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Post subject: decoupling and coupling.. Posted: Fri Apr 21, 2006 3:50 am
Joined: Sun Apr 09, 2006 8:48 pm
good day everybody,
Can anybody explanain definition of coupling and decoupling? what is their's purpose? how is their connection in RF matching circuit?
Post subject: Posted: Fri Apr 21, 2006 8:33 am
Joined: Mon Jun 27, 2005 2:02 pm
AC or RF coupling is done with a series capacitor which its purpose is to deliver only the alternating or high frequency signal and block the DC in order not to vary the operating point of the active device (Usually transistor or amplifier). These series capacitors are often connected between a matching network and the input or output of the device. Their capacitance should be calculated in a way that their reactance is low in the lowest frequency of operation (not more than few ohms).
Decoupling means suppressing high frequency signals, this is usually done in supply voltages by connecting capacitors between the supply and GND rails. The capacitors short high-frequency signals (Interferers and noise) to GND.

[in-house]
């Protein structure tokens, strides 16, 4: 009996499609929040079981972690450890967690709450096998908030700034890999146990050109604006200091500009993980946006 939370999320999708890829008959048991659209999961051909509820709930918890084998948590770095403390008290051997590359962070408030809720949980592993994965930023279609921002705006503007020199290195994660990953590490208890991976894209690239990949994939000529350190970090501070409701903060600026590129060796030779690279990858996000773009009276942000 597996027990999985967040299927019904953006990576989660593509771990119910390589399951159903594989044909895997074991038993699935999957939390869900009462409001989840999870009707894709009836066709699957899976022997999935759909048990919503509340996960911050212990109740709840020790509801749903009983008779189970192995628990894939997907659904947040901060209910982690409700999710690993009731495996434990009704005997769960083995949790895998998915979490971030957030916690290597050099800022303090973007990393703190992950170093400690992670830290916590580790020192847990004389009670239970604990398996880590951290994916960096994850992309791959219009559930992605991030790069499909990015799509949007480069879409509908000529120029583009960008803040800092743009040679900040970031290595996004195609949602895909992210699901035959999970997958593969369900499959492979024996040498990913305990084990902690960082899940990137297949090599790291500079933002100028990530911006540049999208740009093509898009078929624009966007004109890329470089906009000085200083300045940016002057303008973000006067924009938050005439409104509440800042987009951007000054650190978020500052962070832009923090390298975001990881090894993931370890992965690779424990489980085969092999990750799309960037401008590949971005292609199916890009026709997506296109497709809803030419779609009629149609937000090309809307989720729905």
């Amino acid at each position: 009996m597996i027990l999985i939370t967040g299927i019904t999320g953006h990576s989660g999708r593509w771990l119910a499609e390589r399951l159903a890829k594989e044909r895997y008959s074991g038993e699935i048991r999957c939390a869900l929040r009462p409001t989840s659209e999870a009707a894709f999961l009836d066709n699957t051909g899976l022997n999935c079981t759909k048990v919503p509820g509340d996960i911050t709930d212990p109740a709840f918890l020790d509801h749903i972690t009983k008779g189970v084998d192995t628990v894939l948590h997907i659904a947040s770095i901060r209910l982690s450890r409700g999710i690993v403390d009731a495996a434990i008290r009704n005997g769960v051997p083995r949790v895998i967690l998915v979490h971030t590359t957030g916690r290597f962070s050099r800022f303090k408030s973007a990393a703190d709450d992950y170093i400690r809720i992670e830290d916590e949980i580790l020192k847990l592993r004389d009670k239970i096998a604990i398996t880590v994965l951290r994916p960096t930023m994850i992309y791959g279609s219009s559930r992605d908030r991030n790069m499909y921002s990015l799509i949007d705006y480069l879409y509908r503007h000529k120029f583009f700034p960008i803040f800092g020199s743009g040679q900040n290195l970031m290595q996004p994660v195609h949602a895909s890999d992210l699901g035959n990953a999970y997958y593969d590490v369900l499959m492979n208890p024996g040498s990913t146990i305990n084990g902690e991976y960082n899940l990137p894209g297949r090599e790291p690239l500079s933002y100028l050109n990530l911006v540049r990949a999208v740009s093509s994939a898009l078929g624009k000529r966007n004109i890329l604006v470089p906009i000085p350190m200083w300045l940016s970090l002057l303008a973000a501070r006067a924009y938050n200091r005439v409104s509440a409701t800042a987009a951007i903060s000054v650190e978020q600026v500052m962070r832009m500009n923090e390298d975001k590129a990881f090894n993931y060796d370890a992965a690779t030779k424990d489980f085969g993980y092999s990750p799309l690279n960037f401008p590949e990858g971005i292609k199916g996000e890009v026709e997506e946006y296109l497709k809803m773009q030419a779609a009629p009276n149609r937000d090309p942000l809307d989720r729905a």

Post subject: Posted: Fri Apr 21, 2006 9:11 am
Joined: Sun Aug 03, 2003 2:02 pm
Location: Erie, PA
A similar question was asked of me the other day at work on a related topic, and that was: What is the difference between a decoupling capacitor and a bypass capacitor? The questioner had been told by his college professor that a decoupling capacitor was used in series with an RF signal to block DC, and that a bypass capacitor was used on DC supply lines to shunt AC to ground.
IR's response is in line with my own usage of the term "coupling capacitor" for one used to pass RF and block DC. The terms "decoupling capacitor" and "bypass capacitor" are used interchangeably almost universally in technical literature and on all of the online electronics dictionaries (and app notes) I checked. Both terms describe a capacitor used to conduct AC to ground, or at least away from the signal path.
…just another data point.
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